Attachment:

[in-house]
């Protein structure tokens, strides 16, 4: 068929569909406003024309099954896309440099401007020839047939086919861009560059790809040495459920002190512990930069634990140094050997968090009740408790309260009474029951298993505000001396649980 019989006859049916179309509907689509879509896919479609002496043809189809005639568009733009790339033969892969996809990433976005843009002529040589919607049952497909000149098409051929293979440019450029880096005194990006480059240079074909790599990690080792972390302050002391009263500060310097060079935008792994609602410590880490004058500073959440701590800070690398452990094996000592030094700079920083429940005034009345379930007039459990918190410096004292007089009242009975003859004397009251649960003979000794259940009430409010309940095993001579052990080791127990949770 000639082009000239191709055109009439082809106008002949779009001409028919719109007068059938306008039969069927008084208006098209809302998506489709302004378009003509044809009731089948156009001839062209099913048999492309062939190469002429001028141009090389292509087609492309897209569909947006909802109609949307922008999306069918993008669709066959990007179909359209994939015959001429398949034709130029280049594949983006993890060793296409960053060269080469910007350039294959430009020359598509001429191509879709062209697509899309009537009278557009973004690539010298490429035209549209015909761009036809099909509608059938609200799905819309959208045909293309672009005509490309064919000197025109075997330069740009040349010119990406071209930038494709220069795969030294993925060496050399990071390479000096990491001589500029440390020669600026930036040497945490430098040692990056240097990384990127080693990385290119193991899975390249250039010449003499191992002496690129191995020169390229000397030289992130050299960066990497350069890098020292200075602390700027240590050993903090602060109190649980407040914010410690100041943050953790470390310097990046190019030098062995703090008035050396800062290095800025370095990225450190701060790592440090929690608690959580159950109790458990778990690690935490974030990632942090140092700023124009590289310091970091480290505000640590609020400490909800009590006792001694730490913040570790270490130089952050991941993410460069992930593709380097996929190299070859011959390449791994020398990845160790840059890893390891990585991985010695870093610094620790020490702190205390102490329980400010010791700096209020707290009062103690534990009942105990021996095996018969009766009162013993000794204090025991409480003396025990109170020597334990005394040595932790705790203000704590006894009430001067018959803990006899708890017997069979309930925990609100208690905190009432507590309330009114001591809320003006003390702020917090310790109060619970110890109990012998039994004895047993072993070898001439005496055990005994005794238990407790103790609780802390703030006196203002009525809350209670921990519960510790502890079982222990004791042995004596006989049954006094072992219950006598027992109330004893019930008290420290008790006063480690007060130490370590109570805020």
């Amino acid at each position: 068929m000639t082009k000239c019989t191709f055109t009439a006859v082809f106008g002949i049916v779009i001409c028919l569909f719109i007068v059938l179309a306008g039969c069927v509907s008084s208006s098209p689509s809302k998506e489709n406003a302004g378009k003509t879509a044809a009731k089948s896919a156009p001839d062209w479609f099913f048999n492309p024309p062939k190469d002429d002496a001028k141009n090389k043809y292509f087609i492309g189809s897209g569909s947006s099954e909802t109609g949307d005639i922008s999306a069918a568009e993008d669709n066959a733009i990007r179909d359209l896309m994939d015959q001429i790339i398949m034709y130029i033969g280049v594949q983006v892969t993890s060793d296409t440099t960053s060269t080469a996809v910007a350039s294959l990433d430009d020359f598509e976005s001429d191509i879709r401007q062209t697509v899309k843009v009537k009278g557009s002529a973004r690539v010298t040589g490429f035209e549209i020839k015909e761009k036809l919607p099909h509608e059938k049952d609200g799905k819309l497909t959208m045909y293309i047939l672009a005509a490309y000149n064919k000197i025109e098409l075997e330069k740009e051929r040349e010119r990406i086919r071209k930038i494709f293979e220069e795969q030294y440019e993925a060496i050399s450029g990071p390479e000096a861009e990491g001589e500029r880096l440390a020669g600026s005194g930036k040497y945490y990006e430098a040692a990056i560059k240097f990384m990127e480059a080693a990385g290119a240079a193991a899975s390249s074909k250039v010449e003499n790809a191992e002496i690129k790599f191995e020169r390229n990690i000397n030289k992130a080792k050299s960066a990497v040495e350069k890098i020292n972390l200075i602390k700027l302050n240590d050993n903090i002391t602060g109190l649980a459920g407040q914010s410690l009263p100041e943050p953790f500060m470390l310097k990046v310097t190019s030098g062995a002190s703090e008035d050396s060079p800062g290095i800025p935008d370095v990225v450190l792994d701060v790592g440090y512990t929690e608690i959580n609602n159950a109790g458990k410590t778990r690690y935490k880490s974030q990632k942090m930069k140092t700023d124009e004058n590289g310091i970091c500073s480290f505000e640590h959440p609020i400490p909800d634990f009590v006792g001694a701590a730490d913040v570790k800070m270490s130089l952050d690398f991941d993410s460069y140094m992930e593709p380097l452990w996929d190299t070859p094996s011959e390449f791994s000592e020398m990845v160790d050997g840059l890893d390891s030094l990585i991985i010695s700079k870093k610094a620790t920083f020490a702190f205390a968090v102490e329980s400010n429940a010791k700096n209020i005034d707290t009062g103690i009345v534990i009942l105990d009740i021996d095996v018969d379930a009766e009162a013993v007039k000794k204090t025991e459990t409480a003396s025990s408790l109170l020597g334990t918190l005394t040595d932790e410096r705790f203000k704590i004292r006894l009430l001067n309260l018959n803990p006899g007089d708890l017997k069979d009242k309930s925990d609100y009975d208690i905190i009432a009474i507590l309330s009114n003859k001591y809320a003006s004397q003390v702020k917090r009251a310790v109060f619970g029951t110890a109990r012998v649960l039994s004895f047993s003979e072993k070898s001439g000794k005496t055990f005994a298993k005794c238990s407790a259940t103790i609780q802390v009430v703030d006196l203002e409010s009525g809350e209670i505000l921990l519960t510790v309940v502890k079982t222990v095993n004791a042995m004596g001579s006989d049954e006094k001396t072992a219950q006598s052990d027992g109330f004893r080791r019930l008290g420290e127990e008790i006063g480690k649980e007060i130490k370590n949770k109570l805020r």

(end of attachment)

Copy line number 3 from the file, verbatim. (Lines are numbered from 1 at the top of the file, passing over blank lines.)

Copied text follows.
């Amino acid at each position: 068929m000639t082009k000239c019989t191709f055109t009439a006859v082809f106008g002949i049916v779009i001409c028919l569909f719109i007068v059938l179309a306008g039969c069927v509907s008084s208006s098209p689509s809302k998506e489709n406003a302004g378009k003509t879509a044809a009731k089948s896919a156009p001839d062209w479609f099913f048999n492309p024309p062939k190469d002429d002496a001028k141009n090389k043809y292509f087609i492309g189809s897209g569909s947006s099954e909802t109609g949307d005639i922008s999306a069918a568009e993008d669709n066959a733009i990007r179909d359209l896309m994939d015959q001429i790339i398949m034709y130029i033969g280049v594949q983006v892969t993890s060793d296409t440099t960053s060269t080469a996809v910007a350039s294959l990433d430009d020359f598509e976005s001429d191509i879709r401007q062209t697509v899309k843009v009537k009278g557009s002529a973004r690539v010298t040589g490429f035209e549209i020839k015909e761009k036809l919607p099909h509608e059938k049952d609200g799905k819309l497909t959208m045909y293309i047939l672009a005509a490309y000149n064919k000197i025109e098409l075997e330069k740009e051929r040349e010119r990406i086919r071209k930038i494709f293979e220069e795969q030294y440019e993925a060496i050399s450029g990071p390479e000096a861009e990491g001589e500029r880096l440390a020669g600026s005194g930036k040497y945490y990006e430098a040692a990056i560059k240097f990384m990127e480059a080693a990385g290119a240079a193991a899975s390249s074909k250039v010449e003499n790809a191992e002496i690129k790599f191995e020169r390229n990690i000397n030289k992130a080792k050299s960066a990497v040495e350069k890098i020292n972390l200075i602390k700027l302050n240590d050993n903090i002391t602060g109190l649980a459920g407040q914010s410690l009263p100041e943050p953790f500060m470390l310097k990046v310097t190019s030098g062995a002190s703090e008035d050396s060079p800062g290095i800025p935008d370095v990225v450190l792994d701060v790592g440090y512990t929690e608690i959580n609602n159950a109790g458990k410590t778990r690690y935490k880490s974030q990632k942090m930069k140092t700023d124009e004058n590289g310091i970091c500073s480290f505000e640590h959440p609020i400490p909800d634990f009590v006792g001694a701590a730490d913040v570790k800070m270490s130089l952050d690398f991941d993410s460069y140094m992930e593709p380097l452990w996929d190299t070859p094996s011959e390449f791994s000592e020398m990845v160790d050997g840059l890893d390891s030094l990585i991985i010695s700079k870093k610094a620790t920083f020490a702190f205390a968090v102490e329980s400010n429940a010791k700096n209020i005034d707290t009062g103690i009345v534990i009942l105990d009740i021996d095996v018969d379930a009766e009162a013993v007039k000794k204090t025991e459990t409480a003396s025990s408790l109170l020597g334990t918190l005394t040595d932790e410096r705790f203000k704590i004292r006894l009430l001067n309260l018959n803990p006899g007089d708890l017997k069979d009242k309930s925990d609100y009975d208690i905190i009432a009474i507590l309330s009114n003859k001591y809320a003006s004397q003390v702020k917090r009251a310790v109060f619970g029951t110890a109990r012998v649960l039994s004895f047993s003979e072993k070898s001439g000794k005496t055990f005994a298993k005794c238990s407790a259940t103790i609780q802390v009430v703030d006196l203002e409010s009525g809350e209670i505000l921990l519960t510790v309940v502890k079982t222990v095993n004791a042995m004596g001579s006989d049954e006094k001396t072992a219950q006598s052990d027992g109330f004893r080791r019930l008290g420290e127990e008790i006063g480690k649980e007060i130490k370590n949770k109570l805020r």